Why Marine primary production and Marine protists are similar

Topics related to both

Topics related to both
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  • Coccolithophore

    Unicellular, eukaryotic phytoplankton (alga). They belong either to the kingdom Protista, according to Robert Whittaker's Five kingdom classification, or clade Hacrobia, according to the newer biological classification system. Wikipedia

  • Autotroph

    Organism that produces complex organic compounds using carbon from simple substances such as carbon dioxide, generally using energy from light (photosynthesis) or inorganic chemical reactions (chemosynthesis). Abiotic source of energy into energy stored in organic compounds, which can be used by other organisms (e.g. heterotrophs). Wikipedia

  • Microalgae

    Microalgae or microphytes are microscopic algae, typically found in freshwater and marine systems, living in both the water column and sediment. They are unicellular species which exist individually, or in chains or groups. Wikipedia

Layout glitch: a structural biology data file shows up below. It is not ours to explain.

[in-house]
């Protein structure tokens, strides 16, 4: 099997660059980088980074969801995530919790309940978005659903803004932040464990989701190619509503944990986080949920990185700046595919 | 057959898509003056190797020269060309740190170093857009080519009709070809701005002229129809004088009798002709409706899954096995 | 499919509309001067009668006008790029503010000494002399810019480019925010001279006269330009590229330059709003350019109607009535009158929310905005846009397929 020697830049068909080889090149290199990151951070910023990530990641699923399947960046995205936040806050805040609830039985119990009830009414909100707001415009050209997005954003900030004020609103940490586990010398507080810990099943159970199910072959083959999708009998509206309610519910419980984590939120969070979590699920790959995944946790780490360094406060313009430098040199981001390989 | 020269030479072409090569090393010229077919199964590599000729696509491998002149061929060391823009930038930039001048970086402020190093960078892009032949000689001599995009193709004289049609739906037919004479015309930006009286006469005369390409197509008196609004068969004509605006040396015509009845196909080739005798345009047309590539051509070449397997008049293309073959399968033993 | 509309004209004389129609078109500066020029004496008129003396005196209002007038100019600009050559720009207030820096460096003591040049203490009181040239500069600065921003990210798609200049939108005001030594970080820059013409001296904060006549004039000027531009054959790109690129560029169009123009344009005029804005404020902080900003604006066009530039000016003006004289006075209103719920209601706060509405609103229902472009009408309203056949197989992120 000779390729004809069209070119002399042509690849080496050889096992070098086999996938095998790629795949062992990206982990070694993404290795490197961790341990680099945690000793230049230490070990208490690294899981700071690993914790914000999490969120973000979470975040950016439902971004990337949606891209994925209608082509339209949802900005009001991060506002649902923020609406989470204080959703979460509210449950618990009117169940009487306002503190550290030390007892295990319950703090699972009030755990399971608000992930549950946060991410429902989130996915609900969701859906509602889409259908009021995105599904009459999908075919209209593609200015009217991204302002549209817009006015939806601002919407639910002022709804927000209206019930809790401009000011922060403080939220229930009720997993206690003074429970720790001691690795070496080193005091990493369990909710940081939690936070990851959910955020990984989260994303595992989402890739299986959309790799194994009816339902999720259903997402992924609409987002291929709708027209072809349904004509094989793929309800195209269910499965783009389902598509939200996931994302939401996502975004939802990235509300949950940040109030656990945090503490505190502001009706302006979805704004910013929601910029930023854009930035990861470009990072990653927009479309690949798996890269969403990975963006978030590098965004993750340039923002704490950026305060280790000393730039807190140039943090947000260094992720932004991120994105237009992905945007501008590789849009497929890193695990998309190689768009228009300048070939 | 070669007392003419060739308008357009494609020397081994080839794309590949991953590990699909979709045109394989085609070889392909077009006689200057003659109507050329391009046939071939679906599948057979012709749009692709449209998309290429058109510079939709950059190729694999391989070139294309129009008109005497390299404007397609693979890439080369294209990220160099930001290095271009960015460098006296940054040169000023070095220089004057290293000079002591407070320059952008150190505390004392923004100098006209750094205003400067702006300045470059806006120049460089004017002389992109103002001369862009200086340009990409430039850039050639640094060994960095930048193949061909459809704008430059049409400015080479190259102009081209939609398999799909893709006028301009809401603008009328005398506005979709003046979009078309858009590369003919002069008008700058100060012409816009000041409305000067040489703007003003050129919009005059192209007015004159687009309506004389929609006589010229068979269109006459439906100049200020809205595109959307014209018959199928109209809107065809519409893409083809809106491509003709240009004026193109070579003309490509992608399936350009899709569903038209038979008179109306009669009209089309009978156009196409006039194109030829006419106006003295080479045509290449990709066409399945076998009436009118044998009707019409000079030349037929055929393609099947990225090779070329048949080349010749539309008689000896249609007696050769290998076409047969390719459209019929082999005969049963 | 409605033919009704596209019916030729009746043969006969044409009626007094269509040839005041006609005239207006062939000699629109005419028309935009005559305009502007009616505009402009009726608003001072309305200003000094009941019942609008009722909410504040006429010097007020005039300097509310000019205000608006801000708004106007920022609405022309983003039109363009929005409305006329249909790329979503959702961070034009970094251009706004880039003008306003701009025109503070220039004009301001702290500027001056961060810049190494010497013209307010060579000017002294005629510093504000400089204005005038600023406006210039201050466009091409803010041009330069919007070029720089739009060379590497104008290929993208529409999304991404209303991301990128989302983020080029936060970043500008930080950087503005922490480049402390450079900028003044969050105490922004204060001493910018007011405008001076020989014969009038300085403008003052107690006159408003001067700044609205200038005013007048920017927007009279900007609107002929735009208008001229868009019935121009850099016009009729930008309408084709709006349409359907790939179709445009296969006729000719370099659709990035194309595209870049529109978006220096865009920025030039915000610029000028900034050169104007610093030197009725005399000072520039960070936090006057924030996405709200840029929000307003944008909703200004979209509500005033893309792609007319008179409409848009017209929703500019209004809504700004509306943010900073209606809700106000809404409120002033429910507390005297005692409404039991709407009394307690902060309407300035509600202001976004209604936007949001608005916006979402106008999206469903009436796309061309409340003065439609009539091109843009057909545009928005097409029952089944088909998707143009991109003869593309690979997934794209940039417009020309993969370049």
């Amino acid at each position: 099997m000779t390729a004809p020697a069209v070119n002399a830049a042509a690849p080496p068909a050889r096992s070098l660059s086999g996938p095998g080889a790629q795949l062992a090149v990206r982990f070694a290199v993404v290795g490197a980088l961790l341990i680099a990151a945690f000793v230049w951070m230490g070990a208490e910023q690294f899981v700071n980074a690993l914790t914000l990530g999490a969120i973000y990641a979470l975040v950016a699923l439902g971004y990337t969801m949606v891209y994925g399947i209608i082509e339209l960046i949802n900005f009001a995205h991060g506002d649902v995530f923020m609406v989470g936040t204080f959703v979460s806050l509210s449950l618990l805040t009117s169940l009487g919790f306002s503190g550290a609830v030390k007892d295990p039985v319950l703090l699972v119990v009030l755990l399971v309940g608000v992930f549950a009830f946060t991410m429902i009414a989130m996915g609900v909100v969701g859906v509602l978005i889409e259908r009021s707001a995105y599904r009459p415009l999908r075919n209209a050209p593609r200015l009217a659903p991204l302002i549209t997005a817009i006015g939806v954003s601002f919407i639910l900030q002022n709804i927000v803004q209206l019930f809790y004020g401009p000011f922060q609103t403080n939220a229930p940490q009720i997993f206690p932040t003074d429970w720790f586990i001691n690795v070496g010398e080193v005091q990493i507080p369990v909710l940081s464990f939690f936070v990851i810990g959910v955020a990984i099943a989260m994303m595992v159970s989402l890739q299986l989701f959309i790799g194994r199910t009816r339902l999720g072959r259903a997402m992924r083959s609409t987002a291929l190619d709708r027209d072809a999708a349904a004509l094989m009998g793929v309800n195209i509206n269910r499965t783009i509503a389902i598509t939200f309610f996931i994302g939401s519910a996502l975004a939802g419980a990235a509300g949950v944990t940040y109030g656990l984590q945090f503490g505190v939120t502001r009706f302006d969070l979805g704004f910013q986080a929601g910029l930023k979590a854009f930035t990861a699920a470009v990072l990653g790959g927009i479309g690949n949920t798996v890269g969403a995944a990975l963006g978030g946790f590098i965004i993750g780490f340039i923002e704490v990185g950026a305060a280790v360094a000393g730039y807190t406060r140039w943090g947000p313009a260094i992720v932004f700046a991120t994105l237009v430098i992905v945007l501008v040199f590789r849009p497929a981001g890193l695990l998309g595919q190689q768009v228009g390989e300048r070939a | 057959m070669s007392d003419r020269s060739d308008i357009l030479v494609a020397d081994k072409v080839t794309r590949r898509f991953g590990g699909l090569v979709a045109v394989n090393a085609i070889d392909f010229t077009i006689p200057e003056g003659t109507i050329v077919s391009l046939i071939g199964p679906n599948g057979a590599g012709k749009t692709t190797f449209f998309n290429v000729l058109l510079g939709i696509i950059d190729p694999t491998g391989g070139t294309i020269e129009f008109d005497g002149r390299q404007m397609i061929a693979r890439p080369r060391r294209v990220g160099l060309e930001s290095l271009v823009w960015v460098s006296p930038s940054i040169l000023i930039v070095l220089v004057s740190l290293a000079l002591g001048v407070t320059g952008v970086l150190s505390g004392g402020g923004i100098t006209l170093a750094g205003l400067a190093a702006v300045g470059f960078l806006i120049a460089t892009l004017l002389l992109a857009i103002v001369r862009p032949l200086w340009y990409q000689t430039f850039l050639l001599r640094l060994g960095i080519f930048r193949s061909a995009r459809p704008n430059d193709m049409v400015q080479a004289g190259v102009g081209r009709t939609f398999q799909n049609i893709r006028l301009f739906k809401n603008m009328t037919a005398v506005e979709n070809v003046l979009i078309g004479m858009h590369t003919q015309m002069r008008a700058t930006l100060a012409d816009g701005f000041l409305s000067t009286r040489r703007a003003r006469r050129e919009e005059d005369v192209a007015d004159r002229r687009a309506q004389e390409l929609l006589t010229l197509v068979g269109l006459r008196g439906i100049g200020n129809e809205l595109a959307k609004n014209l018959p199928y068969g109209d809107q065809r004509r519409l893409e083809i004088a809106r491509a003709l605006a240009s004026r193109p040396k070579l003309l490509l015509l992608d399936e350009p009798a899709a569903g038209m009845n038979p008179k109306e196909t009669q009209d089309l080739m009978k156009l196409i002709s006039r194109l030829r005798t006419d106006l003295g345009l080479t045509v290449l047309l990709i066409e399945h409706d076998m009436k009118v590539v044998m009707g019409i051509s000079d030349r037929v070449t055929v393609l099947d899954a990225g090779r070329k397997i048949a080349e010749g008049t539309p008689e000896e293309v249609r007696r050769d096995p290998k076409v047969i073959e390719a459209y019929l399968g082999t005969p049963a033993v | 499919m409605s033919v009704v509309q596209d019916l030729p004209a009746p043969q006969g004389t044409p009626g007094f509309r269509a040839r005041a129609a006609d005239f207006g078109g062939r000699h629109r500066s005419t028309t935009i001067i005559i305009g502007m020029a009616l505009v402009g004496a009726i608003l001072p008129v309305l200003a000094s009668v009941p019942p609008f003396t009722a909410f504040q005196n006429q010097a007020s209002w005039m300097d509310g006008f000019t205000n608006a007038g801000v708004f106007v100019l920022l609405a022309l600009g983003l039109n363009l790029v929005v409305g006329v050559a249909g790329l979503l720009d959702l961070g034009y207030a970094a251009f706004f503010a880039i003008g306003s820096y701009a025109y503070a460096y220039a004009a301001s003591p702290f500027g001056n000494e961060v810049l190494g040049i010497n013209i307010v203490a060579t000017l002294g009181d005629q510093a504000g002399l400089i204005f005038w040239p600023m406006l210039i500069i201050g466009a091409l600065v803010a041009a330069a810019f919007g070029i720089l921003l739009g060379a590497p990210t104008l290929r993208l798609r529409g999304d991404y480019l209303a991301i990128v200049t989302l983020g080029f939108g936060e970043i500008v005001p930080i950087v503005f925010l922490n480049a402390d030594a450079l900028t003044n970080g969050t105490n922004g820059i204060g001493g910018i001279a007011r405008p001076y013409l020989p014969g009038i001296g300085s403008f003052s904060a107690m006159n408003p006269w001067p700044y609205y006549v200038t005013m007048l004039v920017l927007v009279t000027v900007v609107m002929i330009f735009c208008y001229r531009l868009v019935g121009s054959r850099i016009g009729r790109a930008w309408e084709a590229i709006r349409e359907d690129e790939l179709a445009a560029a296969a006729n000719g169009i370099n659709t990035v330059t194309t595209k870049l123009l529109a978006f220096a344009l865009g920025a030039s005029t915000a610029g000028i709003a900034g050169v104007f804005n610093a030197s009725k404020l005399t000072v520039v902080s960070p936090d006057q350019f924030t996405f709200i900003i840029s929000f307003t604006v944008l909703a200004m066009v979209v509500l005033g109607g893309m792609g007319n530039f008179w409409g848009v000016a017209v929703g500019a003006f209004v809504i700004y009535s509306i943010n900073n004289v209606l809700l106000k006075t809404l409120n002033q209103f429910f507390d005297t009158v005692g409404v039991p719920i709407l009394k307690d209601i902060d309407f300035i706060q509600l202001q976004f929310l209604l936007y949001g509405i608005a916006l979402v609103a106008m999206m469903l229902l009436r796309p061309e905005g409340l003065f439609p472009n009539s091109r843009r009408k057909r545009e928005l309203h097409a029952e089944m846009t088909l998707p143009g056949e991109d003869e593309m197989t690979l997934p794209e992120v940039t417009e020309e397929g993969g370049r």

• Green algae

    The green algae (singular: green alga) are a large, informal grouping of algae consisting of the Chlorophyta and Charophyta/Streptophyta, which are now placed in separate divisions, together with the more basal Mesostigmatophyceae, Chlorokybophyceae and Spirotaenia. The land plants, or embryophytes, are thought to have emerged from the charophytes. Wikipedia

  • Marine habitats

    Marine habitats are habitats that support marine life. In the sea . Wikipedia

  • Brown algae

    The brown algae (singular: alga), comprising the class Phaeophyceae, are a large group of multicellular algae, including many seaweeds located in colder waters within the Northern Hemisphere. Important role both as food and as a potential habitat. Wikipedia

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